Rafael Girón, the last of the original dynasty of the Giron bullfighting brothers, has died in Maracay, Venezuela, only two weeks after suffering a devastating stroke.
Born in Maracay in 1937, the brother of César and Curro Girón, Rafael made his public debut in 1952, appearing in a variety of small town festivals. He wore the suit of lights of the first time, July 27, 1953, in Maracay, alternating with Curro Girón and Paco Roldan.
He made his Spanish debut in Barcelona, April 1, 1956, and on Sept. 27, also in Barcelona, both Curro and Rafael received their alternatives from César Rafael confirmed his alternativa in Plaza Las Ventas, Madrid, on June 8, 1957.
But, in 1963, not having encountered good luck as a matador, Rafael became a banderillero for his brothers.
César Girón died in an auto crash in the mid-60s, while Curro died in surgery in the 70s. Rafael Giron. Q.E.P.D.
Garza Cuts The Only Ears in Tijuana Corrida
By Gary Sloan
Some 5,000 people were on hand, April 29, in Plaza El Toreo de Tijuana to see the third corrida de toros of the season, which featured Antonio Urrutia, Enrique Garza, and Jeronimo, facing bulls from Dario Gonzalez
In still another step downward in his declining career, Senior Sword Urrutia faced the first bull, the 425-kilo Gabacho, which he received with verónicas, climaxed with the media. He chose not to place banderillas to the very dangerous bull, but turned in some good work in the third act. After missing the first sword, he dropped Gabacho with a full thrust and was applauded.
With his second bull, Canchanillo, 475 kilos, Urrutia opened with a puerta gayola, which resulted in a nearly disastrous collision from which the matador barely escaped without injury. The balance of his work was full of good intentions, but resulted in troubles with the sword. Again, Urrutia was applauded.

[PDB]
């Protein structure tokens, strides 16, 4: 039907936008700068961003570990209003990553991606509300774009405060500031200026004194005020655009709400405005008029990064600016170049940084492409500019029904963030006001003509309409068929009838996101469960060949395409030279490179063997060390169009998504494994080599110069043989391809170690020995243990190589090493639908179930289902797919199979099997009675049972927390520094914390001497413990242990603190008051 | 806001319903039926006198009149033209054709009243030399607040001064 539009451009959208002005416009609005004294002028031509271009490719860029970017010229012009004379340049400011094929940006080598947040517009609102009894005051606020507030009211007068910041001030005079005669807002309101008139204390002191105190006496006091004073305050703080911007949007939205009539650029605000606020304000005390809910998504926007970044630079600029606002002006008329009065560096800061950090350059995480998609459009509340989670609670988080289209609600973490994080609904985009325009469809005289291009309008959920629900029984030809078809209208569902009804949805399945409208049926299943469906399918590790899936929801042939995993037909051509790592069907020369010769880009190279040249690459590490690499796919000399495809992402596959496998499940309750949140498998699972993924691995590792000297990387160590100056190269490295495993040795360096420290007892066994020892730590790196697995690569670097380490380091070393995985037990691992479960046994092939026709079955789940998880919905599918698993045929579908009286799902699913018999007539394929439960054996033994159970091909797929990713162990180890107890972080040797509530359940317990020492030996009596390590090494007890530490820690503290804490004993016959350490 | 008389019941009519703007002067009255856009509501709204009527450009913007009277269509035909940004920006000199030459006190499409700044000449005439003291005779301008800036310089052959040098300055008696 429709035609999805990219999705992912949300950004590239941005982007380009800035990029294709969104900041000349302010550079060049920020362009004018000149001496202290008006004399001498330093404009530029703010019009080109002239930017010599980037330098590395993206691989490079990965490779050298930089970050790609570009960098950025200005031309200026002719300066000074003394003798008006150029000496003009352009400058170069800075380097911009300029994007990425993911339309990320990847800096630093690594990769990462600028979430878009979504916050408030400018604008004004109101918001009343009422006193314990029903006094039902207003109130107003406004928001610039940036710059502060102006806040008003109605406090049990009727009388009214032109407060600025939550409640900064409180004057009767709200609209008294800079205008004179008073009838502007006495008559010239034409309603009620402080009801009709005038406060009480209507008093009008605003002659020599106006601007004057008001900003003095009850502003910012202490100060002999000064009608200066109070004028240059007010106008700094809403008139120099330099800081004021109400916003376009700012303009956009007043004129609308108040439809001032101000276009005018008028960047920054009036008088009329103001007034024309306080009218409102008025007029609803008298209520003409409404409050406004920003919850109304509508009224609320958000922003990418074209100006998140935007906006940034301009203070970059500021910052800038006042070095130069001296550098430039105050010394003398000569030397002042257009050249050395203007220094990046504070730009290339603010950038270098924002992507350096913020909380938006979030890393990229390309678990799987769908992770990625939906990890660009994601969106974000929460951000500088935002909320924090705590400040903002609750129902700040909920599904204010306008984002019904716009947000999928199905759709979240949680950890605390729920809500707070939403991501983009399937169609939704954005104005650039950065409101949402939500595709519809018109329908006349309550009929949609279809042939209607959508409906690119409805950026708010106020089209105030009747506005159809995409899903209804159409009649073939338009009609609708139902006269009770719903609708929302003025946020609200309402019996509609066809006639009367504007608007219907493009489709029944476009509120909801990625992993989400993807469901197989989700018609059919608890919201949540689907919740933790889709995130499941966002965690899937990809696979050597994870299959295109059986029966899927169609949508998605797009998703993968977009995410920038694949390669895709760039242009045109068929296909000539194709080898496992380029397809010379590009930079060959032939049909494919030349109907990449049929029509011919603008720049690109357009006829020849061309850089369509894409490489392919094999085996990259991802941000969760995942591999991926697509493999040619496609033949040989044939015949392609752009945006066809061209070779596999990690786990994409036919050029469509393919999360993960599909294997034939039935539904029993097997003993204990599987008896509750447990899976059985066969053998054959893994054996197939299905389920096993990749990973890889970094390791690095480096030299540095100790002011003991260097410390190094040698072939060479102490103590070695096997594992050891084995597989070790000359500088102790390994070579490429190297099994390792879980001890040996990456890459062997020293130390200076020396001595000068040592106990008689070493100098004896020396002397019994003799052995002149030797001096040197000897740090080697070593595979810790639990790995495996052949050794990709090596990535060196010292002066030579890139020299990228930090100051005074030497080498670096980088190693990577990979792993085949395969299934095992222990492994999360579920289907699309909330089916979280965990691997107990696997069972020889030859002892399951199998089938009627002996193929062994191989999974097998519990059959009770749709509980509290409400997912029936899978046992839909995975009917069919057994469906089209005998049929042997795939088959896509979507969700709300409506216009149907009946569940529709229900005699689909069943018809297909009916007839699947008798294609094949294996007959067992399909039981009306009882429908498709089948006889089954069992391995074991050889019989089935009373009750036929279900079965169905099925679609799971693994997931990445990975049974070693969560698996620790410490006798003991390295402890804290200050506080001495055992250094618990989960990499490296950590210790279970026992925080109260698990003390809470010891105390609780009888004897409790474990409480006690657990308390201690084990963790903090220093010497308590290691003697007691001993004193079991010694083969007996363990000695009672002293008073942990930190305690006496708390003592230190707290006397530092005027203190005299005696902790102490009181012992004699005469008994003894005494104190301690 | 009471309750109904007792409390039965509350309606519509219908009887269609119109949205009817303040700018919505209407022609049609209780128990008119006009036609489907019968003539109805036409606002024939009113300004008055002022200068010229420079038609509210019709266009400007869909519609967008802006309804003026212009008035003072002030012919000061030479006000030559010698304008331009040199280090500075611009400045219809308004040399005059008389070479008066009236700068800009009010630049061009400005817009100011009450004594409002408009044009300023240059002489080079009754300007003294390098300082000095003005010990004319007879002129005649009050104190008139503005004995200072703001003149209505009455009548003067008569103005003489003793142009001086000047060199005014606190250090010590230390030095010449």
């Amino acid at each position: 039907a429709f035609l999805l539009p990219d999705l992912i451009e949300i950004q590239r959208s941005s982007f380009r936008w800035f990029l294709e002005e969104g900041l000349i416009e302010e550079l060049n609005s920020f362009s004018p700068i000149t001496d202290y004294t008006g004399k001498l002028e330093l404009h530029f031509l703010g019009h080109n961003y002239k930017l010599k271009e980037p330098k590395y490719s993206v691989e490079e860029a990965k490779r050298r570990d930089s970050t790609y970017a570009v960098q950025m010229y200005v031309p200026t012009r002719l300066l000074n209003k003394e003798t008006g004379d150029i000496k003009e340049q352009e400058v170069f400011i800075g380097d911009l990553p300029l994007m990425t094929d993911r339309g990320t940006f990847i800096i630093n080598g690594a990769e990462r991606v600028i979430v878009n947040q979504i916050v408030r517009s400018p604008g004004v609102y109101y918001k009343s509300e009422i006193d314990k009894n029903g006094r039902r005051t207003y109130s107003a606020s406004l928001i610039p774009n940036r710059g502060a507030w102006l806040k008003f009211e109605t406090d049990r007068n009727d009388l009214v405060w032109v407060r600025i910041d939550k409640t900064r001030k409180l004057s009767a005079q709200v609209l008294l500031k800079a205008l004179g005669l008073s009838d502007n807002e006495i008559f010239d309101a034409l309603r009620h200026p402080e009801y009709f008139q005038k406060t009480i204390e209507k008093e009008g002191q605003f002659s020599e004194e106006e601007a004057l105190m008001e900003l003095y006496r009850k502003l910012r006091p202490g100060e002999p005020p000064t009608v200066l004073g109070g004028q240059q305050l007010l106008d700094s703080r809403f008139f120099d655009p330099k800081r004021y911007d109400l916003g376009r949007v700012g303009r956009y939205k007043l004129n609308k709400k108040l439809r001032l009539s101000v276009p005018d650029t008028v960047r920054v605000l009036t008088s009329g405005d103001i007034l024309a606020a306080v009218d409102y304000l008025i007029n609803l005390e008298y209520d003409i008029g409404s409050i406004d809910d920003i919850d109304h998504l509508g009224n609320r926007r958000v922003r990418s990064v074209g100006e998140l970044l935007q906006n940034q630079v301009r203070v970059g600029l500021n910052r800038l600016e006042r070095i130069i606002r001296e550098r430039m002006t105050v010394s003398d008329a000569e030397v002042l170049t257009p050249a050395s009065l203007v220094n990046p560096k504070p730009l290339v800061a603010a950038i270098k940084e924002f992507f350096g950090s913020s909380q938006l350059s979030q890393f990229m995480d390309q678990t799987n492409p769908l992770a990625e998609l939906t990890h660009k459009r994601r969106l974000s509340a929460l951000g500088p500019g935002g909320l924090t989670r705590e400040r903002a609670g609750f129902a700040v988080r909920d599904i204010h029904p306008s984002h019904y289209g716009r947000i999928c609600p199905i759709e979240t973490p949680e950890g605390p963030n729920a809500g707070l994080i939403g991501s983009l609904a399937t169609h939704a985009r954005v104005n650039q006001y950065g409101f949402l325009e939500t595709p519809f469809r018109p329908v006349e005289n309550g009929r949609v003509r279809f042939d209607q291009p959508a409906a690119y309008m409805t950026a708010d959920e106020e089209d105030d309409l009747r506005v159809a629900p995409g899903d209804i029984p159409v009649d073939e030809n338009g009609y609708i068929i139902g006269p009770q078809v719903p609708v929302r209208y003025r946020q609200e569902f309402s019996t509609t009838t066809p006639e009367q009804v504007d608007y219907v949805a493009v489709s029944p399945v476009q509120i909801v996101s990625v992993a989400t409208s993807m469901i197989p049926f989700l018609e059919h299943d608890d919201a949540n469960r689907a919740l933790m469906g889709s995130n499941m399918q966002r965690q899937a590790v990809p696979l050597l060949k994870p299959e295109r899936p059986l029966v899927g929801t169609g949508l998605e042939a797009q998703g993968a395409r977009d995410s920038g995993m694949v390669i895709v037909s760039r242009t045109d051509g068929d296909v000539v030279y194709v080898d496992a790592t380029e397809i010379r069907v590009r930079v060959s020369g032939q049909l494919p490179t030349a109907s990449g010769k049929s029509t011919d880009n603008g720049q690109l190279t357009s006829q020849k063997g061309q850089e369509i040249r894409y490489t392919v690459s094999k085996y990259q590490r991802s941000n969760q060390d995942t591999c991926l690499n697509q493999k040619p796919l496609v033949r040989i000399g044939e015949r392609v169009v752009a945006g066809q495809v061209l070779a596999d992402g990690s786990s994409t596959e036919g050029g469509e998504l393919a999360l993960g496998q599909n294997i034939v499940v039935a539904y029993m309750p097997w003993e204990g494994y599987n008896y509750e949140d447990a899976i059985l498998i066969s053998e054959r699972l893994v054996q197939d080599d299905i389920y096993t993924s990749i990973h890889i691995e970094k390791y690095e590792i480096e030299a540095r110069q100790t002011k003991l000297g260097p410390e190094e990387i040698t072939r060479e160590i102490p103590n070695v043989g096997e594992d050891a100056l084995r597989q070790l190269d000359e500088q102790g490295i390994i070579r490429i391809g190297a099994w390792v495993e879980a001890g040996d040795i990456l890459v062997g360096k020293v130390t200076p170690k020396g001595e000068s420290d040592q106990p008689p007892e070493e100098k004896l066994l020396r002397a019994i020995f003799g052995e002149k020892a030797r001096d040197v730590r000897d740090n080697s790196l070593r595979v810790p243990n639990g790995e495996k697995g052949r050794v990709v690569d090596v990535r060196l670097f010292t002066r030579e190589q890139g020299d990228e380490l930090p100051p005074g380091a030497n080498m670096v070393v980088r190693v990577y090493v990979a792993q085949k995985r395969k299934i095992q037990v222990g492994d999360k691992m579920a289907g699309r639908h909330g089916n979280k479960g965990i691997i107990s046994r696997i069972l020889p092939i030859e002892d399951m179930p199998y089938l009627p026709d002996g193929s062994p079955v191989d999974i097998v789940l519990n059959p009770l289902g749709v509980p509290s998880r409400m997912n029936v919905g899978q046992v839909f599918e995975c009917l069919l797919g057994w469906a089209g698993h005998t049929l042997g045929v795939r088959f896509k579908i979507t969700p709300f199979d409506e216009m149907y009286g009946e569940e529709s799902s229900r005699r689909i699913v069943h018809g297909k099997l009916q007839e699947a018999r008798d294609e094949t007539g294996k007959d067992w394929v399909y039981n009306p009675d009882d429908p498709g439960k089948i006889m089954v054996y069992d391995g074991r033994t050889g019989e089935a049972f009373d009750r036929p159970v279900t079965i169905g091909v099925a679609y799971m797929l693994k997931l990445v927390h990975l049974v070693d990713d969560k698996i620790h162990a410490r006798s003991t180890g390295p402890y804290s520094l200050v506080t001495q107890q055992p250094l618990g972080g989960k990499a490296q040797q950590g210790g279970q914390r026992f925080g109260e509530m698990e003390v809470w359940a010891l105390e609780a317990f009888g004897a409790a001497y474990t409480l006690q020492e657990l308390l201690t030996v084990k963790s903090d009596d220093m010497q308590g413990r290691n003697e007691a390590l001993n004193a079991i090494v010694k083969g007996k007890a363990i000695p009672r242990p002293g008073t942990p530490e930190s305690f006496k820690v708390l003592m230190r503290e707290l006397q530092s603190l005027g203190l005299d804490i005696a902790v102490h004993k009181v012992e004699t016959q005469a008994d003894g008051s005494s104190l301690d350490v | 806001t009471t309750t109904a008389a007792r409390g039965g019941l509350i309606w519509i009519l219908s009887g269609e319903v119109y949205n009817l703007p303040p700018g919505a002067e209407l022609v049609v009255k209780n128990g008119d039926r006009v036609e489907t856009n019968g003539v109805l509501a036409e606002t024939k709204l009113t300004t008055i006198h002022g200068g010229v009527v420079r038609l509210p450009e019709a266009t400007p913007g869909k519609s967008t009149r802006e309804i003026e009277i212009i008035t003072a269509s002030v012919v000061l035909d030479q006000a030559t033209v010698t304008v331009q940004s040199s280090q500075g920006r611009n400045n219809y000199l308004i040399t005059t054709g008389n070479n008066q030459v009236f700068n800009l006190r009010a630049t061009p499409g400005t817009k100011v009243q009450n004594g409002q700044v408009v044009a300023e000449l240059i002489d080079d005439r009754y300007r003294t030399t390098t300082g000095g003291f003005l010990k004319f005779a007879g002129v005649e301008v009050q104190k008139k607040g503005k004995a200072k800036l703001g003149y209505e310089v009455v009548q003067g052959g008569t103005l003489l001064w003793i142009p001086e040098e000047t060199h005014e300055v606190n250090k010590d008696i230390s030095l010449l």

Enrique's first bull, Norteño,
at 510 kilos, was the biggest and best of the afternoon. Garza
opened with nice veronicas and a good media. The matador allowed
only one pic, then placed three fine pairs of banderillas. Norteño
was so brave it kept its mouth closed throughout all three acts.
Garza worked well to both sides, but lost awards when he required
one sword and seven descabello thrusts to terminate the performance.
With his second bull, Muñeco, Garza did some nice cape work, then placed three pairs of short banderillas, al quiebro. His faena was just average, but a tremendous sword thrust, patas arriba, brought rather generous awards of two ears.
With his first bull, Playero, 450-kilo creature, Jeronimo opened with excellent veronicas, followed by a beautiful media. Although the bull was rather uncooperative, Jeronimo gave it a stylish third act, killed with one sword and a desca-bello, and was applauded.
His second bull, Illegal, allowed more great cape work. But, the third act was rather uneven, with some good work on the left, but no consistency. After killing with an off-center sword thrust and one descabello, Jeronimo was applauded.
Thus ended a rather average day. No announcement was made for the next corrida, but Bullfight World will keep you posted.
Lyn Sherwood's newest book, Yankees In The Afternoon/An Illustrated History of American Bullfighters, will come off the presses, this month. It contains the histories of the eight gringo matadors, plus a dozen or so novilleros, as well as an entire section of aficionados practicos (amateurs). The hardbound, 7" x 10" book, which has 208 pages, including an introduction by Barnaby Conrad, is published by McFarland, and is available at $45 per copy, via Amazon.com
Another Lyn Sherwood book, Ballet of Death, a large format taurine photo essay in Spanish, will be available for sale in October. He also has two novels, one of which, SuperFan, a funny English language story about professional football, will be available in October, and his bullfight novel, No Room For Poets, will be published, in Spanish, next spring.